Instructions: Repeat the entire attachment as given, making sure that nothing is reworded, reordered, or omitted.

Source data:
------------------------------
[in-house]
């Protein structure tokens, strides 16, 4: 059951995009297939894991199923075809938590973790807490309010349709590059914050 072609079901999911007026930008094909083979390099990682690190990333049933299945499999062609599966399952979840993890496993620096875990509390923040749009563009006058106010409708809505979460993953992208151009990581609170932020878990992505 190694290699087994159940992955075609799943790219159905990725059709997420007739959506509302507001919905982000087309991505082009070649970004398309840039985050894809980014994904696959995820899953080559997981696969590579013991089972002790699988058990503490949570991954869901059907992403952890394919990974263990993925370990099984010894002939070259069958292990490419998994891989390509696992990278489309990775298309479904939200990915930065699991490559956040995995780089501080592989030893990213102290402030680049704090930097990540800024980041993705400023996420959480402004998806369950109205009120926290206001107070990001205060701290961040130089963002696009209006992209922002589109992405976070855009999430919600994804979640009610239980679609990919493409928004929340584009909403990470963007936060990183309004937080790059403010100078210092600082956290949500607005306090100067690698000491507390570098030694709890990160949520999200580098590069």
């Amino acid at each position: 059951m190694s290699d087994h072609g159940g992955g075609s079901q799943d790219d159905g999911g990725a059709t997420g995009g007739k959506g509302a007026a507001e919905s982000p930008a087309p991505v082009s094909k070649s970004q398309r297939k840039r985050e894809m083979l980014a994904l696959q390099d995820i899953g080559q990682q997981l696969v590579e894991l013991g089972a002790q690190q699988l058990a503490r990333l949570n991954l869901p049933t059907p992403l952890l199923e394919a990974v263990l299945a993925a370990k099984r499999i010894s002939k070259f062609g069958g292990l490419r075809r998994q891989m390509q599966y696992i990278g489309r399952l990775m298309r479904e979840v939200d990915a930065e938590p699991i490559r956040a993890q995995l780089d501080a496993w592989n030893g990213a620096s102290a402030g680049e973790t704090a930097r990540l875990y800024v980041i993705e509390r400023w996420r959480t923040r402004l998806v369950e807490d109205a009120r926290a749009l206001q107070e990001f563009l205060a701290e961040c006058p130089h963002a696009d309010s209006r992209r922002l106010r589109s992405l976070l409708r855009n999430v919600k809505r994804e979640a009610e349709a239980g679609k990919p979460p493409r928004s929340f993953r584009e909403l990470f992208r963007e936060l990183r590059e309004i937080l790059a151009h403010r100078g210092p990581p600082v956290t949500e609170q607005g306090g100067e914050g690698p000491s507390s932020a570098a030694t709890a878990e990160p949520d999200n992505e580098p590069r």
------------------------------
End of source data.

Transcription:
[in-house]
């Protein structure tokens, strides 16, 4: 059951995009297939894991199923075809938590973790807490309010349709590059914050 072609079901999911007026930008094909083979390099990682690190990333049933299945499999062609599966399952979840993890496993620096875990509390923040749009563009006058106010409708809505979460993953992208151009990581609170932020878990992505 190694290699087994159940992955075609799943790219159905990725059709997420007739959506509302507001919905982000087309991505082009070649970004398309840039985050894809980014994904696959995820899953080559997981696969590579013991089972002790699988058990503490949570991954869901059907992403952890394919990974263990993925370990099984010894002939070259069958292990490419998994891989390509696992990278489309990775298309479904939200990915930065699991490559956040995995780089501080592989030893990213102290402030680049704090930097990540800024980041993705400023996420959480402004998806369950109205009120926290206001107070990001205060701290961040130089963002696009209006992209922002589109992405976070855009999430919600994804979640009610239980679609990919493409928004929340584009909403990470963007936060990183309004937080790059403010100078210092600082956290949500607005306090100067690698000491507390570098030694709890990160949520999200580098590069």
């Amino acid at each position: 059951m190694s290699d087994h072609g159940g992955g075609s079901q799943d790219d159905g999911g990725a059709t997420g995009g007739k959506g509302a007026a507001e919905s982000p930008a087309p991505v082009s094909k070649s970004q398309r297939k840039r985050e894809m083979l980014a994904l696959q390099d995820i899953g080559q990682q997981l696969v590579e894991l013991g089972a002790q690190q699988l058990a503490r990333l949570n991954l869901p049933t059907p992403l952890l199923e394919a990974v263990l299945a993925a370990k099984r499999i010894s002939k070259f062609g069958g292990l490419r075809r998994q891989m390509q599966y696992i990278g489309r399952l990775m298309r479904e979840v939200d990915a930065e938590p699991i490559r956040a993890q995995l780089d501080a496993w592989n030893g990213a620096s102290a402030g680049e973790t704090a930097r990540l875990y800024v980041i993705e509390r400023w996420r959480t923040r402004l998806v369950e807490d109205a009120r926290a749009l206001q107070e990001f563009l205060a701290e961040c006058p130089h963002a696009d309010s209006r992209r922002l106010r589109s992405l976070l409708r855009n999430v919600k809505r994804e979640a009610e349709a239980g679609k990919p979460p493409r928004s929340f993953r584009e909403l990470f992208r963007e936060l990183r590059e309004i937080l790059a151009h403010r100078g210092p990581p600082v956290t949500e609170q607005g306090g100067e914050g690698p000491s507390s932020a570098a030694t709890a878990e990160p949520d999200n992505e580098p590069r």